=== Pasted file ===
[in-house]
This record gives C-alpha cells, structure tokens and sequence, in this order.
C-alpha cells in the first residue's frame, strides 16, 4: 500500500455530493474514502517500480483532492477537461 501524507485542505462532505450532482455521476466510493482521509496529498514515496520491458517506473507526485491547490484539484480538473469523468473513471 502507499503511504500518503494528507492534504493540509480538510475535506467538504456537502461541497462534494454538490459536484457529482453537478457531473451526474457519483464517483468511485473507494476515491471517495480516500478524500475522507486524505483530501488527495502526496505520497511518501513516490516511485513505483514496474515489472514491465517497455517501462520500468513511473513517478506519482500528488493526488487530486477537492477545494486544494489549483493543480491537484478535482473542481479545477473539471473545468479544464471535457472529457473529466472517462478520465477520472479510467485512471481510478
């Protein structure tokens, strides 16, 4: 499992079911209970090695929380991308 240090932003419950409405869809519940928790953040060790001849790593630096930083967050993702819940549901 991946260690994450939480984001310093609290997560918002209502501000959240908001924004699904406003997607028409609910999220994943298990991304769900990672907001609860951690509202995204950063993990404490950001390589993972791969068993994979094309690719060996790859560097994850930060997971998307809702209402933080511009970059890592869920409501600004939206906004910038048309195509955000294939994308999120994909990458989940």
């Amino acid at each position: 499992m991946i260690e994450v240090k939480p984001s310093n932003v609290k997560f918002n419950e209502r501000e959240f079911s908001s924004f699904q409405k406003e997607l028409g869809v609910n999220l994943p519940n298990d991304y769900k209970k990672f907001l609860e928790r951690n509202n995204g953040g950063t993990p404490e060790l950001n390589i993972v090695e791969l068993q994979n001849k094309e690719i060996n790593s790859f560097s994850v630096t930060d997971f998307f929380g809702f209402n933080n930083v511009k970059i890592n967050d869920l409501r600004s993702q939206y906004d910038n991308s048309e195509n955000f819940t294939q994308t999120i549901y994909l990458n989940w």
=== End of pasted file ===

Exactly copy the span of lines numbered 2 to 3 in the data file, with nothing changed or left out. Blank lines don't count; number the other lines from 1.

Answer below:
This record gives C-alpha cells, structure tokens and sequence, in this order.
C-alpha cells in the first residue's frame, strides 16, 4: 500500500455530493474514502517500480483532492477537461 501524507485542505462532505450532482455521476466510493482521509496529498514515496520491458517506473507526485491547490484539484480538473469523468473513471 502507499503511504500518503494528507492534504493540509480538510475535506467538504456537502461541497462534494454538490459536484457529482453537478457531473451526474457519483464517483468511485473507494476515491471517495480516500478524500475522507486524505483530501488527495502526496505520497511518501513516490516511485513505483514496474515489472514491465517497455517501462520500468513511473513517478506519482500528488493526488487530486477537492477545494486544494489549483493543480491537484478535482473542481479545477473539471473545468479544464471535457472529457473529466472517462478520465477520472479510467485512471481510478